I am looking for a set $X$ and distance metric $d(x,y)$ which has

  • $d(x,x)=0$ for all $x$
  • (Positive) $d(x,y)>0$ for all $x \ne y$
  • (Symmetric) $d(x,y)=d(y,x)$ for all $x,y$

But not

  • (Triangle inequality) For all $(x,y,z) \in X, d(x,z) \leq d(x,y) + d(y,z)$.

I tried some small discrete sets with simple distance rules but no luck so far.

  • 3
    $\begingroup$ This may be overkill, but I do believe the $L^p$ spaces for $0 < p < 1$ do not have the triangle inequality. Here, the metric is induced by the usual norm on this space. That is, $d(f, g) = ||f - g||_p$. $\endgroup$ – Nicholas Roberts Sep 23 at 3:20
  • $\begingroup$ If you really mean strict inequality then this can be seen from just regular Euclidean distance by taking three points in a line (with $y$ being between $x$ and $z$). $\endgroup$ – Erick Wong Sep 23 at 3:45
  • $\begingroup$ @ErickWong I don't understand. Euclidean distances over $(1,10, 50)$ doesn't violate the triangle inequality, does it? $\endgroup$ – Hatshepsut Sep 23 at 3:48
  • $\begingroup$ @Hatshepsut It depends on whether you made a typo. The triangle inequality is indeed true for those distances, but what you wrote down is not the triangle inequality ($<$ vs $\le$). That can also be fairly called a “triangle” inequality since it can detect whether three points form a triangle (rather than lying in a line). $\endgroup$ – Erick Wong Sep 23 at 4:04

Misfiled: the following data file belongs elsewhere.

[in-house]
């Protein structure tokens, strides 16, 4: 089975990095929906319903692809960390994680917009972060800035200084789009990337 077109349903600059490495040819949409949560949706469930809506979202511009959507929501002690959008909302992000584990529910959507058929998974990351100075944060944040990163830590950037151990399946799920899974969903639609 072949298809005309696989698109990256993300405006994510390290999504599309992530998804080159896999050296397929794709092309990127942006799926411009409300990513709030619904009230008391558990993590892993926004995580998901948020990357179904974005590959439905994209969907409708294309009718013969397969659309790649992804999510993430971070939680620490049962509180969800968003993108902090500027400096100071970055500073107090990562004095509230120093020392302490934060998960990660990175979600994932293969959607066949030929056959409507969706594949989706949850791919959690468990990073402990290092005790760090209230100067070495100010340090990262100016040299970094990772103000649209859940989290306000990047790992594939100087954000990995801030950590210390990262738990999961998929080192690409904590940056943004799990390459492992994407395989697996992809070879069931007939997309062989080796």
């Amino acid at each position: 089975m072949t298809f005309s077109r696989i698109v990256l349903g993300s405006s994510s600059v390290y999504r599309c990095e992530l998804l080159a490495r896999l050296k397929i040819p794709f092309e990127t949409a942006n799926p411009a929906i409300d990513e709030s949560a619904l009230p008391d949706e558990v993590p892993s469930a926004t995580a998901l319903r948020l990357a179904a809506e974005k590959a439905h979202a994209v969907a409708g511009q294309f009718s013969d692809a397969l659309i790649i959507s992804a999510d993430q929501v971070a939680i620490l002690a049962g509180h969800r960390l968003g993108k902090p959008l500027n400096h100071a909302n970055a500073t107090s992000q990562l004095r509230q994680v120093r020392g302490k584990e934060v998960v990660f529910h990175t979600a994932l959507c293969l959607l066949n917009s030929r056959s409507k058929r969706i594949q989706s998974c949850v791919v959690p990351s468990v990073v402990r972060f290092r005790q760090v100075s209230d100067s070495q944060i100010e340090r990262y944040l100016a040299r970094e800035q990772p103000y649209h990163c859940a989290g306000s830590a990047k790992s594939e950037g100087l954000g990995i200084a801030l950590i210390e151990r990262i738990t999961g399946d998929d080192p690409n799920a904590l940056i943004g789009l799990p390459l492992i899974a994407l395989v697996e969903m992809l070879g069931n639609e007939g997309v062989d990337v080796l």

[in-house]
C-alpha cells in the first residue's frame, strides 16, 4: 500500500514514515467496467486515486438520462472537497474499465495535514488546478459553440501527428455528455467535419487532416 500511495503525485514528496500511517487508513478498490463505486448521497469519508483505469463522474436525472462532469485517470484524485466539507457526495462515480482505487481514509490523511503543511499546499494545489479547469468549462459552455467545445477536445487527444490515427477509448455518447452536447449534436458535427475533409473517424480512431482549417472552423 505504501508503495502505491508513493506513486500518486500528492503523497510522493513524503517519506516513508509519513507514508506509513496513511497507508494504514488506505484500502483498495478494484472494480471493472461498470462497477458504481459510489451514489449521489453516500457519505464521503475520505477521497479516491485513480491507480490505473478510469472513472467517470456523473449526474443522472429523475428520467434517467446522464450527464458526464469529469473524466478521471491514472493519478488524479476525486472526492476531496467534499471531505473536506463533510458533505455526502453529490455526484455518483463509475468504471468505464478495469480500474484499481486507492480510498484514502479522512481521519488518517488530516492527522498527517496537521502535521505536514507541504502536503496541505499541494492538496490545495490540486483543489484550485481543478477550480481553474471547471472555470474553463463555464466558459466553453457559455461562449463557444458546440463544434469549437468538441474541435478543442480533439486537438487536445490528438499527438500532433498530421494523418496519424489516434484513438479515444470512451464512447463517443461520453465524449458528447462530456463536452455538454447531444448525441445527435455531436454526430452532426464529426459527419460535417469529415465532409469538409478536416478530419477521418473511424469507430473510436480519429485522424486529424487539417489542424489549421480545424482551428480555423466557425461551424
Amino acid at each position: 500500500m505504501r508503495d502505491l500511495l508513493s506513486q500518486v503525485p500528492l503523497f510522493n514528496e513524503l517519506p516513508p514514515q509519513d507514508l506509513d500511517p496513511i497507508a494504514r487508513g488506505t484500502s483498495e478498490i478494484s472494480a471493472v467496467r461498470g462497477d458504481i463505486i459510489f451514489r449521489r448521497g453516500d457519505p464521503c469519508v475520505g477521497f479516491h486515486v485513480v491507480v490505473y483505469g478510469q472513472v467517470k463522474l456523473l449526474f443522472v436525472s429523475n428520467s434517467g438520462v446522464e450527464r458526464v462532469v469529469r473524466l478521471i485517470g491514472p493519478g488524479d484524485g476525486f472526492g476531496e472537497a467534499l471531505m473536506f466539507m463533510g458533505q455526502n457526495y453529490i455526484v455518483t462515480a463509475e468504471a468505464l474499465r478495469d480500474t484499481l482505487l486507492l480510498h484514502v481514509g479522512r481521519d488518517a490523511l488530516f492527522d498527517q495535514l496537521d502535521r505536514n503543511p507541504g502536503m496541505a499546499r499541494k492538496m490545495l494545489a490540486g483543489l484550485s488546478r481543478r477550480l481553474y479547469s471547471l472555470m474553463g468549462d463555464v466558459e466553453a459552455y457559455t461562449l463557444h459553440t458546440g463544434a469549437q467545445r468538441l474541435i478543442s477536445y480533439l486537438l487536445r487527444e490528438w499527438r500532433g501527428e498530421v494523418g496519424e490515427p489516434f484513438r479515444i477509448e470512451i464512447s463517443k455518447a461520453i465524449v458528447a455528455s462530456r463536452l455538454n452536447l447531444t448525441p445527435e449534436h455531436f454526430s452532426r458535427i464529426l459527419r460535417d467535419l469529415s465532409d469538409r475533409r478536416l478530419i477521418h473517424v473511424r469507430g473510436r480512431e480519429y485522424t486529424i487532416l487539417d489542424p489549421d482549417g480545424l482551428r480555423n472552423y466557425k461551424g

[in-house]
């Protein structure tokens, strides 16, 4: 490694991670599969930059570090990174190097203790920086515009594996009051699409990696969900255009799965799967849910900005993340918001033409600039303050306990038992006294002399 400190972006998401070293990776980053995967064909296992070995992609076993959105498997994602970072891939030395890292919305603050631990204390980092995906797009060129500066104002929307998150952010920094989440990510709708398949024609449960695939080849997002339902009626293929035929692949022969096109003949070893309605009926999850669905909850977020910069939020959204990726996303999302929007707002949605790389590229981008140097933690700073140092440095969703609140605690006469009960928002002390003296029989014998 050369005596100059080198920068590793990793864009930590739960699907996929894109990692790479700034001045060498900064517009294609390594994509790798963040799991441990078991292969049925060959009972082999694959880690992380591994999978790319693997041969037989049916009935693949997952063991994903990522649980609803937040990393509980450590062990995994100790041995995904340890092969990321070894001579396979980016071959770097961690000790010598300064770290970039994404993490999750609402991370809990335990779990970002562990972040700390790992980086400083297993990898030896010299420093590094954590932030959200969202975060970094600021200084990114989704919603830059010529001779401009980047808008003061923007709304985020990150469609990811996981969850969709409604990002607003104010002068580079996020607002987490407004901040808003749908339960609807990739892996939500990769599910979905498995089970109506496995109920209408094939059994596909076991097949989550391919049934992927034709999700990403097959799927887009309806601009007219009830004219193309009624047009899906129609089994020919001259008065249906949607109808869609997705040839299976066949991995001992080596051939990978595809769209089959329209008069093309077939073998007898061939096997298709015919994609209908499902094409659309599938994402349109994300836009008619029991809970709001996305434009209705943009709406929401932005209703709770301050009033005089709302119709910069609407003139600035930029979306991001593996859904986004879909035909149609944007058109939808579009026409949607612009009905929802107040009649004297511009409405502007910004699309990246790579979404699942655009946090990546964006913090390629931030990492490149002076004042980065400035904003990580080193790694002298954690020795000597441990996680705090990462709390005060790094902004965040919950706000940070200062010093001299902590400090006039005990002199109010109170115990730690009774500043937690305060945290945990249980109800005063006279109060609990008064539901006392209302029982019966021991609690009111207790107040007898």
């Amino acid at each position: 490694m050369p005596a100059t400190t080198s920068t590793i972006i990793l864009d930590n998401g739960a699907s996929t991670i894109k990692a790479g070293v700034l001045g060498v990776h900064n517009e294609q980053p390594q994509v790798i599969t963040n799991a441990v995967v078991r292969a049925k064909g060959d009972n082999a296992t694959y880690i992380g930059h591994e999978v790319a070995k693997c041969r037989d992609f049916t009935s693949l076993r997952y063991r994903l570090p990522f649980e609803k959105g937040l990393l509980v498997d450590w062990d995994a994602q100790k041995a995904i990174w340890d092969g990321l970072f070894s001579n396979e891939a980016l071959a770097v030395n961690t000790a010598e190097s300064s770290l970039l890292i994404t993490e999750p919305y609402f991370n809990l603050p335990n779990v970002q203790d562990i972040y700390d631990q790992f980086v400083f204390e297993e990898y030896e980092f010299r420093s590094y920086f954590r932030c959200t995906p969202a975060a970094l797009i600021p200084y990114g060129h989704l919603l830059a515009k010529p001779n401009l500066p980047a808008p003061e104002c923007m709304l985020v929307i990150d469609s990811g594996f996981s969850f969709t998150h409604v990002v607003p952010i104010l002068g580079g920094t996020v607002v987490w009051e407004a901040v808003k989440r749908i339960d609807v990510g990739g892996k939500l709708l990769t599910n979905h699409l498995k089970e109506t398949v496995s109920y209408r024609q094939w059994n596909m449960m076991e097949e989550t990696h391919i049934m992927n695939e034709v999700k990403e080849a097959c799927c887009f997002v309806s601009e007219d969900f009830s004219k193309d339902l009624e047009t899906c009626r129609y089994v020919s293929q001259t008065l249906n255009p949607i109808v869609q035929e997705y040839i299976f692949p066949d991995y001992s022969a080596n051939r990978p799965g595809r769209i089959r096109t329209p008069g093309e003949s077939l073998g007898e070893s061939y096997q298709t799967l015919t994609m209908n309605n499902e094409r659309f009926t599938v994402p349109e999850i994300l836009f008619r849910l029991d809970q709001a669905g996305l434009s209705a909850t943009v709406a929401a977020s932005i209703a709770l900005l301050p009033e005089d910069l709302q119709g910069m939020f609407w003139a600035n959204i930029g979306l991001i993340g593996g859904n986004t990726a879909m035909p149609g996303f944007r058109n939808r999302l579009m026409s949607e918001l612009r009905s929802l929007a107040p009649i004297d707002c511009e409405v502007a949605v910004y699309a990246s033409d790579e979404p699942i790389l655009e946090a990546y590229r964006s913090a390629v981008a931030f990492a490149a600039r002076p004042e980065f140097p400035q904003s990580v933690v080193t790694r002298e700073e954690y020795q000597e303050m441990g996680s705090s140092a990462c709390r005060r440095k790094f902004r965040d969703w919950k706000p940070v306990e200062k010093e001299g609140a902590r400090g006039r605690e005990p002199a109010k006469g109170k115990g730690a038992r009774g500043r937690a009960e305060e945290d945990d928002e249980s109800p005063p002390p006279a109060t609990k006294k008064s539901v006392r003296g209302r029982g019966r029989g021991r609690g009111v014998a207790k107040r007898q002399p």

• $\begingroup$ @ErickWong Ah, yes that was a typo, fixed now. $\endgroup$ – Hatshepsut Sep 23 at 4:05

I think you may take $X =\{a,b,c\}$ with

$$d(a,b)=3, d(b,c)=1, d(c,a)=1$$

and complete the remaining distances by $d(x,x)=0$ and $d(x,y)=d(y,x)$. This satisfies your properties, but

$$d(a,b) > d(a,c) + d(c,b)$$


By definition, a metric will satisfy the triangle inequality. What you are looking for is a semimetric.

It is easy to see that, for $p\in(0,1)$ the function $d\colon\mathbb{R}^n\times\mathbb{R}^n \to [0,\infty)$ defined as $$ d(x,y) = \lVert x-y\rVert_p = \left( \sum_{i=1}^n |x_i-y_i|^p \right)^{1/p} $$ is indeed a semimetric. (The triangle inequality is only satisfied for $p\geq 1$, for which $\lVert \cdot \rVert_p$ is a bona fide norm.)

  • $\begingroup$ I always thought a semimetric was one where $d(x,y)=0$ did not imply $x=y$. This way, a seminorm induces a semimetric. $\endgroup$ – Theoretical Economist Sep 23 at 4:29
  • 2
    $\begingroup$ It would make sense, I agree, @TheoreticalEconomist. (Unfortunately, it does not...) $\endgroup$ – Clement C. Sep 23 at 4:37
  • $\begingroup$ Now I know why I thought this: I actually learned it from a textbook. Which is a little odd, since the aforementioned book was otherwise pretty forthcoming when their notation / terminology is non-standard. TIL. $\endgroup$ – Theoretical Economist Sep 23 at 8:27

Let $\ X\ :=\ \mathbb R\ $ be the set of all reals. Define:

$$ \forall_{k\ n\in\mathbb Z}\quad \delta(k\ n)\ :=\ (k-n)^2 $$

Your axioms are satisfied for $\ \delta,\ $ while

$$ \delta(k\ m)+\delta(m\ n)\ <\ \delta(k\ n) $$

whenever $\ k<m<n\ $ (for $\ k\ m\ n\in\mathbb R$).

REMARK   Draw the three square of the above inequality ($(k-n)^2,\ $ etc.) and you'll clearly see that indeed the inequality holds.


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